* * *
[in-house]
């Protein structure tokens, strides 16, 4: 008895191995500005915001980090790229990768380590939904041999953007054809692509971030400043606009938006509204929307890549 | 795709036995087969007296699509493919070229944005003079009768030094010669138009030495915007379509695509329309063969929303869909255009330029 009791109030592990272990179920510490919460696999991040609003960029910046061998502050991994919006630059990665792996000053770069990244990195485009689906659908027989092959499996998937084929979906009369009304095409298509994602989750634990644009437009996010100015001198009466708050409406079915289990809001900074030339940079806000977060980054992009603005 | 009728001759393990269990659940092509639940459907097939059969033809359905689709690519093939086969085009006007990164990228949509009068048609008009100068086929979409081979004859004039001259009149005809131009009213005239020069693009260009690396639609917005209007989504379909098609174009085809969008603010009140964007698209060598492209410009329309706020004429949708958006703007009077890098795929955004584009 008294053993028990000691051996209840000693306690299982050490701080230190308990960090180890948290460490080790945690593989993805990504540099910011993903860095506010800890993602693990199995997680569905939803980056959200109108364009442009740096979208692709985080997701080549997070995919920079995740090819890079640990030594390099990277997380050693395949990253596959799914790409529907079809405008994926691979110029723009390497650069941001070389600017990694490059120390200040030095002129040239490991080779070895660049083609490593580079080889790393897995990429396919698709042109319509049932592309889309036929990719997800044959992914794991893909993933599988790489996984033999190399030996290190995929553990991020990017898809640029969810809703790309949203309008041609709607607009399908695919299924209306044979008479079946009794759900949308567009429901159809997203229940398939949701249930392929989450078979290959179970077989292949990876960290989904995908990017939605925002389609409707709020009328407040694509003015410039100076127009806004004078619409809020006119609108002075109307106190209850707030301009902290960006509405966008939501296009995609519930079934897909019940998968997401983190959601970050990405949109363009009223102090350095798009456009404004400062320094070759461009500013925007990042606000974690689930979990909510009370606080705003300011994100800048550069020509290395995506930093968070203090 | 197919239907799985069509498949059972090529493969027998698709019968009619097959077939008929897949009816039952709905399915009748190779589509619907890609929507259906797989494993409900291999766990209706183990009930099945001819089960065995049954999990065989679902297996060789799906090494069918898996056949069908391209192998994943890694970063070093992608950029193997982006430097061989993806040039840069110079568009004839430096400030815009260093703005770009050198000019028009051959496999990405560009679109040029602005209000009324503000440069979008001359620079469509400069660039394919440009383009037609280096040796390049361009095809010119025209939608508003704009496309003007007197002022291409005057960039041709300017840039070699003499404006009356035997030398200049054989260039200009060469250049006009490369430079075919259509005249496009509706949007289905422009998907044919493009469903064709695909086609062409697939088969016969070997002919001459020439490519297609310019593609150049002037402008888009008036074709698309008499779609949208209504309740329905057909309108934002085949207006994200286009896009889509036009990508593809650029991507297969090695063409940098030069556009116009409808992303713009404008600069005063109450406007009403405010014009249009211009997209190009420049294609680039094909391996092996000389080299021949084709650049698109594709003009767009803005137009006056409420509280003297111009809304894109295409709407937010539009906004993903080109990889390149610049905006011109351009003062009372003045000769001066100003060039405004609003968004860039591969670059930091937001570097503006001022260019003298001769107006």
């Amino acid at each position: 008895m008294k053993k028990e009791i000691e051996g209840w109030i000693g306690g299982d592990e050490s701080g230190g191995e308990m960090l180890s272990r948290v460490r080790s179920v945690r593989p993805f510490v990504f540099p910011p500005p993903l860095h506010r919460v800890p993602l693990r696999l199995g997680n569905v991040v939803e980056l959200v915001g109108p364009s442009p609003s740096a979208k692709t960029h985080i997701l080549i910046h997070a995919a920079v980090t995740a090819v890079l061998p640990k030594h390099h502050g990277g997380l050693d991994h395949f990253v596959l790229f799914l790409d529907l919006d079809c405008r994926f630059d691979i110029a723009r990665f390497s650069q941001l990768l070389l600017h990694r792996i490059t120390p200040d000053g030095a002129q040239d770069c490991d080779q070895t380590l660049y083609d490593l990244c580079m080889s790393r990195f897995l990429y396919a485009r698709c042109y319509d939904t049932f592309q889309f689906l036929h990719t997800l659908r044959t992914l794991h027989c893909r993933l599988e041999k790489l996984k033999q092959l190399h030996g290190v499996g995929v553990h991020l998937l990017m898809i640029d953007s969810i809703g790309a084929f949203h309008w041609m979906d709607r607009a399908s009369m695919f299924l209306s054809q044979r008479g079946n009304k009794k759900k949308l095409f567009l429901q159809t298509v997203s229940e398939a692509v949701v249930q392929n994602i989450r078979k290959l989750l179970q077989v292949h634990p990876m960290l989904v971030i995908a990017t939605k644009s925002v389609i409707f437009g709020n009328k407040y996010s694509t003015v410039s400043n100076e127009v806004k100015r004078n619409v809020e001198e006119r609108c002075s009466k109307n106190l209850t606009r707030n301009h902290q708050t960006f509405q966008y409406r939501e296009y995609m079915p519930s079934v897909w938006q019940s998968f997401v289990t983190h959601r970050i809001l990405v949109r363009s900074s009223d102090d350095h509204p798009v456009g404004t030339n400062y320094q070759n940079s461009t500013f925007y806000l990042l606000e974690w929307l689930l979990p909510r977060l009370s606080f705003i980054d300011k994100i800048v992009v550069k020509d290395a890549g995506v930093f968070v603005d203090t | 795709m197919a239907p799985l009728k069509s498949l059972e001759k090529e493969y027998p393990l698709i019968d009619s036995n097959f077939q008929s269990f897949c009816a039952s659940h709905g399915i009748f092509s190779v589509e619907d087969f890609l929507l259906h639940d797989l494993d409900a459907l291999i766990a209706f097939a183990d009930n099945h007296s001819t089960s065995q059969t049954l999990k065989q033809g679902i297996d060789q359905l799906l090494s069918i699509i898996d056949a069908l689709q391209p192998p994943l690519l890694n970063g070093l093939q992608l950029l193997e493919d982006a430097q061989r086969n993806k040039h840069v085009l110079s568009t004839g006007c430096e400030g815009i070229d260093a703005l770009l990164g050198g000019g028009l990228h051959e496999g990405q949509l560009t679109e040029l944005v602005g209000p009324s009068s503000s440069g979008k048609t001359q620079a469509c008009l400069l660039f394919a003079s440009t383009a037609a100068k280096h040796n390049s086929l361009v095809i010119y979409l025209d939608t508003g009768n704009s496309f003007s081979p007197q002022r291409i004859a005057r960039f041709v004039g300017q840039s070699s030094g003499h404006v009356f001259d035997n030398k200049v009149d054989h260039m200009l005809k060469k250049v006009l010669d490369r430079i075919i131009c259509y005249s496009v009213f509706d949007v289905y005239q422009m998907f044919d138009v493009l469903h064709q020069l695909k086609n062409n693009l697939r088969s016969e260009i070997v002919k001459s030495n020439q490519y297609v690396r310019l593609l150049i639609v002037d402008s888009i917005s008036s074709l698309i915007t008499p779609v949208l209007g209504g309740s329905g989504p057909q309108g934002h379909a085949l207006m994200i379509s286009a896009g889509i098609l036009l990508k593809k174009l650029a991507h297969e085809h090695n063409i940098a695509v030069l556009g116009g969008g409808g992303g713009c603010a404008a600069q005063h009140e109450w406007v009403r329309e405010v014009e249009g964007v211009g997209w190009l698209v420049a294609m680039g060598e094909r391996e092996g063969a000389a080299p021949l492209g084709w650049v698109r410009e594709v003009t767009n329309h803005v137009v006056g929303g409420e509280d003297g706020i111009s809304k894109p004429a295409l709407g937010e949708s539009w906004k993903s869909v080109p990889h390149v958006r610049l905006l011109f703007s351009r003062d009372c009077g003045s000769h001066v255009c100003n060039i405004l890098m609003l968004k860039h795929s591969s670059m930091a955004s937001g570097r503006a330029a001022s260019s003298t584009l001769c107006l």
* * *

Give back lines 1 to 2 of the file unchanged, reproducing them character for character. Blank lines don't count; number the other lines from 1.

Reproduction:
[in-house]
């Protein structure tokens, strides 16, 4: 008895191995500005915001980090790229990768380590939904041999953007054809692509971030400043606009938006509204929307890549 | 795709036995087969007296699509493919070229944005003079009768030094010669138009030495915007379509695509329309063969929303869909255009330029 009791109030592990272990179920510490919460696999991040609003960029910046061998502050991994919006630059990665792996000053770069990244990195485009689906659908027989092959499996998937084929979906009369009304095409298509994602989750634990644009437009996010100015001198009466708050409406079915289990809001900074030339940079806000977060980054992009603005 | 009728001759393990269990659940092509639940459907097939059969033809359905689709690519093939086969085009006007990164990228949509009068048609008009100068086929979409081979004859004039001259009149005809131009009213005239020069693009260009690396639609917005209007989504379909098609174009085809969008603010009140964007698209060598492209410009329309706020004429949708958006703007009077890098795929955004584009 008294053993028990000691051996209840000693306690299982050490701080230190308990960090180890948290460490080790945690593989993805990504540099910011993903860095506010800890993602693990199995997680569905939803980056959200109108364009442009740096979208692709985080997701080549997070995919920079995740090819890079640990030594390099990277997380050693395949990253596959799914790409529907079809405008994926691979110029723009390497650069941001070389600017990694490059120390200040030095002129040239490991080779070895660049083609490593580079080889790393897995990429396919698709042109319509049932592309889309036929990719997800044959992914794991893909993933599988790489996984033999190399030996290190995929553990991020990017898809640029969810809703790309949203309008041609709607607009399908695919299924209306044979008479079946009794759900949308567009429901159809997203229940398939949701249930392929989450078979290959179970077989292949990876960290989904995908990017939605925002389609409707709020009328407040694509003015410039100076127009806004004078619409809020006119609108002075109307106190209850707030301009902290960006509405966008939501296009995609519930079934897909019940998968997401983190959601970050990405949109363009009223102090350095798009456009404004400062320094070759461009500013925007990042606000974690689930979990909510009370606080705003300011994100800048550069020509290395995506930093968070203090 | 197919239907799985069509498949059972090529493969027998698709019968009619097959077939008929897949009816039952709905399915009748190779589509619907890609929507259906797989494993409900291999766990209706183990009930099945001819089960065995049954999990065989679902297996060789799906090494069918898996056949069908391209192998994943890694970063070093992608950029193997982006430097061989993806040039840069110079568009004839430096400030815009260093703005770009050198000019028009051959496999990405560009679109040029602005209000009324503000440069979008001359620079469509400069660039394919440009383009037609280096040796390049361009095809010119025209939608508003704009496309003007007197002022291409005057960039041709300017840039070699003499404006009356035997030398200049054989260039200009060469250049006009490369430079075919259509005249496009509706949007289905422009998907044919493009469903064709695909086609062409697939088969016969070997002919001459020439490519297609310019593609150049002037402008888009008036074709698309008499779609949208209504309740329905057909309108934002085949207006994200286009896009889509036009990508593809650029991507297969090695063409940098030069556009116009409808992303713009404008600069005063109450406007009403405010014009249009211009997209190009420049294609680039094909391996092996000389080299021949084709650049698109594709003009767009803005137009006056409420509280003297111009809304894109295409709407937010539009906004993903080109990889390149610049905006011109351009003062009372003045000769001066100003060039405004609003968004860039591969670059930091937001570097503006001022260019003298001769107006």